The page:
Too Much Sleep Increases Stroke Risk

By: Michael Lam, MD, MPH


Young woman sleeping in bed, could she be getting too much sleep?Recent research suggests there might be a connection between abnormal sleep and the risk of stroke. A study was led by Yue Leng as well as his colleagues from the University of Cambridge located in the United Kingdom. They observed 9,692 individuals of both genders from forty-two to eighty-one years of age. These participants were, over the course of nine and a half years, enrolled in the Norfolk Cohort study called the European Prospective Investigation into Cancer (EPIC). The study was published in the journal Neurology.

The study lasted nearly a decade. During this time, 346 subjects had some kind of a stroke, whether fatal or non-fatal. Confounding factors were considered, such as sex and age, before a conclusion was established. It was discovered that those individuals who slept for more than eight hours every day had an increased risk of stroke of forty-six percent higher than the average person.

In addition to this, those participants who admitted to sleeping longer than eight hours when asked at both periods in the study held an even higher risk. In fact, these individuals had double the chances of having a stroke when compared to the individuals who slept a consistent quantity of six to eight hours a day.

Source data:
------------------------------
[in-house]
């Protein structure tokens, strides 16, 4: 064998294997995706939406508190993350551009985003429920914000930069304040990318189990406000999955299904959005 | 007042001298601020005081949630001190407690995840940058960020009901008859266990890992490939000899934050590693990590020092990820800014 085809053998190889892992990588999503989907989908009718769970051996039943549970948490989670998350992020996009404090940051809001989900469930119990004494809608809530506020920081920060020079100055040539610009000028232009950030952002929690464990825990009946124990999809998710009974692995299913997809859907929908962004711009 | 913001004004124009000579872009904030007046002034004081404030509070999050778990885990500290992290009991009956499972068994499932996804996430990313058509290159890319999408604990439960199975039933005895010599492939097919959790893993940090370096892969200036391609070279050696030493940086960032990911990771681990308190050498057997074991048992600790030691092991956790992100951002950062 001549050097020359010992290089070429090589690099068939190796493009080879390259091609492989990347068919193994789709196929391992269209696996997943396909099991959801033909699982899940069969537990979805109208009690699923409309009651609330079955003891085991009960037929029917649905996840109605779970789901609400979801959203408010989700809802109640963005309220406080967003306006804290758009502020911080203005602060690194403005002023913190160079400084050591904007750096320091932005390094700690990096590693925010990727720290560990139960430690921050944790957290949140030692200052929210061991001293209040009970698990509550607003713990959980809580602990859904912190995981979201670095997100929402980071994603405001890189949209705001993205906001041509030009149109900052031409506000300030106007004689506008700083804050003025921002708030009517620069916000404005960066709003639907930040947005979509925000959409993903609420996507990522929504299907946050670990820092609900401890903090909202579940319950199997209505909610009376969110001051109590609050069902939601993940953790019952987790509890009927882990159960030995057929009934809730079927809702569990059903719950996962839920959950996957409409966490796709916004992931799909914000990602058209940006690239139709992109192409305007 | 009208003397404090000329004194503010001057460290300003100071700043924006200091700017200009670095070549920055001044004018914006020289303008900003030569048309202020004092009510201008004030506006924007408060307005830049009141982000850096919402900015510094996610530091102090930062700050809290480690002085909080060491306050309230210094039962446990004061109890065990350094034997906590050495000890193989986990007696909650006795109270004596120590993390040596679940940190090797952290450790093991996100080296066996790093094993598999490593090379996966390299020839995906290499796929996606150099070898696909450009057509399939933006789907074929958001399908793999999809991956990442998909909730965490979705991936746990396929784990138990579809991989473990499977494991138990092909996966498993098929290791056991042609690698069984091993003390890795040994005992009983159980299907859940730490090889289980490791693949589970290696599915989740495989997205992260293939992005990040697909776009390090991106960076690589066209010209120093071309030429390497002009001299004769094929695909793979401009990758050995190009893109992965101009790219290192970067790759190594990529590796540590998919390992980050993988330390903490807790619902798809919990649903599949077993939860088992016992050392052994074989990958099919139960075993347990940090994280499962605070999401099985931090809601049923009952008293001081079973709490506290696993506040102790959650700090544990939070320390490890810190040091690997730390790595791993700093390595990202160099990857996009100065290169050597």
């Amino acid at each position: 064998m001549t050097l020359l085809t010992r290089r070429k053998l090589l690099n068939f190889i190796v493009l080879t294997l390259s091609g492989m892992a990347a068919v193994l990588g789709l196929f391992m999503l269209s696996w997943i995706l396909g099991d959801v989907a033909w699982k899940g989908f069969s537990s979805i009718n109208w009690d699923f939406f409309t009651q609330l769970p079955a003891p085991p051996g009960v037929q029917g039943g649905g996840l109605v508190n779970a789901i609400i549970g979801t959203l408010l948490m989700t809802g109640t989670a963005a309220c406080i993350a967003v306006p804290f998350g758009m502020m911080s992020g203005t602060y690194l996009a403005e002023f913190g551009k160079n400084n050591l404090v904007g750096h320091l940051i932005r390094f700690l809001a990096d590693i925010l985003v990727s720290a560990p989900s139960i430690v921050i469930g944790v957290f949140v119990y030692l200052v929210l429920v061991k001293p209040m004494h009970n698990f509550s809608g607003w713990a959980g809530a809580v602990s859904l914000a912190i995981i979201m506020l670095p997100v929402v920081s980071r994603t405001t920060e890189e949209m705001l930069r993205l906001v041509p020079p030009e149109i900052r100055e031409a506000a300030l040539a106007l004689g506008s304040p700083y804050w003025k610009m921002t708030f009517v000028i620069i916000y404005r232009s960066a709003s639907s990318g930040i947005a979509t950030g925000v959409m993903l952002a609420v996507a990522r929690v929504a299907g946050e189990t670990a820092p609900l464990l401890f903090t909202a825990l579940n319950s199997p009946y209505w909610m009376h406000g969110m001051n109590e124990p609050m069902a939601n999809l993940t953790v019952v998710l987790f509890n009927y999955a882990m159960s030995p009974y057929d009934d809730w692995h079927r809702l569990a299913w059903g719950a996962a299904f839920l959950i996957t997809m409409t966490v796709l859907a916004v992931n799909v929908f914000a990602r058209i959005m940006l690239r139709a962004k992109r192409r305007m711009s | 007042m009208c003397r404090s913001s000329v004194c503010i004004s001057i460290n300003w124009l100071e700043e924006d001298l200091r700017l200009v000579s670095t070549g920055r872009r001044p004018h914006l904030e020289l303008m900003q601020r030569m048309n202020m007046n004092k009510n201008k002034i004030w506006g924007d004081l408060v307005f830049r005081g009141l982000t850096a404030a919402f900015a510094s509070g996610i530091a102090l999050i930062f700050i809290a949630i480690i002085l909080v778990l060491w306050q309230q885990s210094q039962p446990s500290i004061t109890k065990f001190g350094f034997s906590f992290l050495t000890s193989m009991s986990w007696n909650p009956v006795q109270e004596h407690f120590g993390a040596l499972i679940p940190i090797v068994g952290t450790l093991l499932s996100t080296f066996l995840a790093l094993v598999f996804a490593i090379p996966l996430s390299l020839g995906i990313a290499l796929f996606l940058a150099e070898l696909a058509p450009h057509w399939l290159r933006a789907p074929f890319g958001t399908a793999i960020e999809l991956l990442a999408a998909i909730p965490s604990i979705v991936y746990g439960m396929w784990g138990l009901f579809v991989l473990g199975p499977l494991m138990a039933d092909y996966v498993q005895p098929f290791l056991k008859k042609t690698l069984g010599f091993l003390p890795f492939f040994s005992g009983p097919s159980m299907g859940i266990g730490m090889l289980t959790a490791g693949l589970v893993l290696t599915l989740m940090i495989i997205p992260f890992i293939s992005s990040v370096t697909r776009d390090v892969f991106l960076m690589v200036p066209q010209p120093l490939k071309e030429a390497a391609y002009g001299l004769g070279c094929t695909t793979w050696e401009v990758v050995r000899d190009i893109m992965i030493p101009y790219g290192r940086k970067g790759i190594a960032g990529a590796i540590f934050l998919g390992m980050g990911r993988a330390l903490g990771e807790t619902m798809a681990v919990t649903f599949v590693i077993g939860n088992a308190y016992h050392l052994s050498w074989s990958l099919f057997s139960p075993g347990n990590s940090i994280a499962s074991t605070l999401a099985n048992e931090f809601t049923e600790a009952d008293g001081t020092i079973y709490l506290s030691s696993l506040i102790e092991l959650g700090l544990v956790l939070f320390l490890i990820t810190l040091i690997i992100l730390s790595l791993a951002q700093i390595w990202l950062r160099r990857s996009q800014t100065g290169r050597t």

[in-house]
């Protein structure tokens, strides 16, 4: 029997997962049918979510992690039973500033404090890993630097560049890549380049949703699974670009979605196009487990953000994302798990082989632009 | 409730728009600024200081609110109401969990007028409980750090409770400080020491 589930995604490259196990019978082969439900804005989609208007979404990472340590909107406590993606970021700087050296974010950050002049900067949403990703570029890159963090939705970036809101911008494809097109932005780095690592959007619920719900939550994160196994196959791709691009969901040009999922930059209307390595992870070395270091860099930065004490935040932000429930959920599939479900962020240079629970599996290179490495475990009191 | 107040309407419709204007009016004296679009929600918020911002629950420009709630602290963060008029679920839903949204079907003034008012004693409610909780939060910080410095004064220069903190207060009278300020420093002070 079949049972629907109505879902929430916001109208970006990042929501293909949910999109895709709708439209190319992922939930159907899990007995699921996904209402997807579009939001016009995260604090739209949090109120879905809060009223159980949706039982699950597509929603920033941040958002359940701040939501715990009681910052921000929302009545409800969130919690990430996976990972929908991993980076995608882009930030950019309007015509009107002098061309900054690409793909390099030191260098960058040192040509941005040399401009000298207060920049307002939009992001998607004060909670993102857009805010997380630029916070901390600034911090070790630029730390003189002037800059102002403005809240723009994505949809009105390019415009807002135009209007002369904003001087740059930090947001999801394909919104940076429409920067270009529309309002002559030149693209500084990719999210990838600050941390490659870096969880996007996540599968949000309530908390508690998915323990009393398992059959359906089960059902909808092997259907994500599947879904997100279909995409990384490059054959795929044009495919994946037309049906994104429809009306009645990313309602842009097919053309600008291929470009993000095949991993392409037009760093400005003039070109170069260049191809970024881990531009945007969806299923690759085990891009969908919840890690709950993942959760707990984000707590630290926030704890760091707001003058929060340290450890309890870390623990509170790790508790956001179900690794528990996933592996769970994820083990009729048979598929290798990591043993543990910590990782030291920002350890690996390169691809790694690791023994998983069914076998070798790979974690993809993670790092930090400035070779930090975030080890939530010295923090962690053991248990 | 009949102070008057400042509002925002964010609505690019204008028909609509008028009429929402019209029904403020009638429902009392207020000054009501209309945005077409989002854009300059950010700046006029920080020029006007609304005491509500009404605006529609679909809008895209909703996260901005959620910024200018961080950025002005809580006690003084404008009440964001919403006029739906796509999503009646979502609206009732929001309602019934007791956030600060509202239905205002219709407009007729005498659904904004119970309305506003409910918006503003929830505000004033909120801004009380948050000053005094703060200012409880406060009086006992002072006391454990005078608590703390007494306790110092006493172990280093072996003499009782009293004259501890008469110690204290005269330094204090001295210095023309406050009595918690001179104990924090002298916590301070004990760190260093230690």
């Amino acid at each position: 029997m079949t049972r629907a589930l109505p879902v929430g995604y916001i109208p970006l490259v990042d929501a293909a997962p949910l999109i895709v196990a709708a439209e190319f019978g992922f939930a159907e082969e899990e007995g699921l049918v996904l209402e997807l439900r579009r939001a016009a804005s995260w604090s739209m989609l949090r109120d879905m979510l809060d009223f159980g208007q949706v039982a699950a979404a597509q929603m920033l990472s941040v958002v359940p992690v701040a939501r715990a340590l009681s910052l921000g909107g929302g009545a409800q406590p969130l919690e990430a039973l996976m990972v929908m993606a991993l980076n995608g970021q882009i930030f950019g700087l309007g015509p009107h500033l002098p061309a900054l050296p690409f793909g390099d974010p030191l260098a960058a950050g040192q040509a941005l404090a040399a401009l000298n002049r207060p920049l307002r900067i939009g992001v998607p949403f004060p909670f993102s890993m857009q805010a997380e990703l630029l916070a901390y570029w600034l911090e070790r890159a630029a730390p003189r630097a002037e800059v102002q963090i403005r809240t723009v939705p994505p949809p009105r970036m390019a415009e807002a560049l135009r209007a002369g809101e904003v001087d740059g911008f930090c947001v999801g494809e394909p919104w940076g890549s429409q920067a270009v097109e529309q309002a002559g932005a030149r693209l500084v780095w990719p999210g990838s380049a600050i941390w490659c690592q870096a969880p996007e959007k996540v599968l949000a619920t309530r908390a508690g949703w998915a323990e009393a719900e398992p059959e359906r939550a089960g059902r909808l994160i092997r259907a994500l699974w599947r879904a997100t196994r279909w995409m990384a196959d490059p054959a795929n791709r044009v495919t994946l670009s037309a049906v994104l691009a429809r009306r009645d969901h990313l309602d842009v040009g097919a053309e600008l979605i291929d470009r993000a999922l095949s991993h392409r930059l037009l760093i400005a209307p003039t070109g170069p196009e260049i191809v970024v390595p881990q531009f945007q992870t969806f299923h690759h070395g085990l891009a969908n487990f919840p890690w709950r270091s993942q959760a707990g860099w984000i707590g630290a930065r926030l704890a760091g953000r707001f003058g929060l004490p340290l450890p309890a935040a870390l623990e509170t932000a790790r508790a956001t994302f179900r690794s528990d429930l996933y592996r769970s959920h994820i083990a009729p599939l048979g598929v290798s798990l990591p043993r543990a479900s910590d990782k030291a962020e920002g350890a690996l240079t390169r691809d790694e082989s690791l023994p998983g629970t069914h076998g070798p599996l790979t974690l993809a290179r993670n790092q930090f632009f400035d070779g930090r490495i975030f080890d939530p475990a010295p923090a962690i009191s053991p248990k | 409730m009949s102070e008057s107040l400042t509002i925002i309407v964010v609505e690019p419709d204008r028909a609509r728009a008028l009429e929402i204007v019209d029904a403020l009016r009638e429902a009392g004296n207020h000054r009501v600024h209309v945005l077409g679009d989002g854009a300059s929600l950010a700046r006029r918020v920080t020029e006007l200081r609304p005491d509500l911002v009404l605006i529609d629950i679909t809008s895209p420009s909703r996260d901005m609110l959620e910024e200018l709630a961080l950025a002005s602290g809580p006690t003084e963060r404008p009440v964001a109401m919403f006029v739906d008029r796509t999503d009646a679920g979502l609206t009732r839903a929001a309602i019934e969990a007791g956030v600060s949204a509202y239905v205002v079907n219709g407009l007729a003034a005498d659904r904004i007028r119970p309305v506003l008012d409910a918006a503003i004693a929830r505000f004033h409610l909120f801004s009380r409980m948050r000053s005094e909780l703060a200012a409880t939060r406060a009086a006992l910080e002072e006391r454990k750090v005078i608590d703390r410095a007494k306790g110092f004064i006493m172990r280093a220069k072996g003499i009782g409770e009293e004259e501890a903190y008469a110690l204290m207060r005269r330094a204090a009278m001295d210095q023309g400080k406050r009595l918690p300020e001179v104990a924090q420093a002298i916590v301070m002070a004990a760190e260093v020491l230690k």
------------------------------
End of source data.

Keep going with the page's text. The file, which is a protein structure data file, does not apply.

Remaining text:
One of the worst categories involved those whose sleeping habits increased over the course of the four years. Their risk was about four times more than those who simply had average and consistent sleep duration. It was also found that individuals who slept less than six hours every day also had an increased risk of stroke by eighteen percent, but because the number is so small this category was not thought to be relevant. Ultimately, too much sleep appears to increase stroke risk.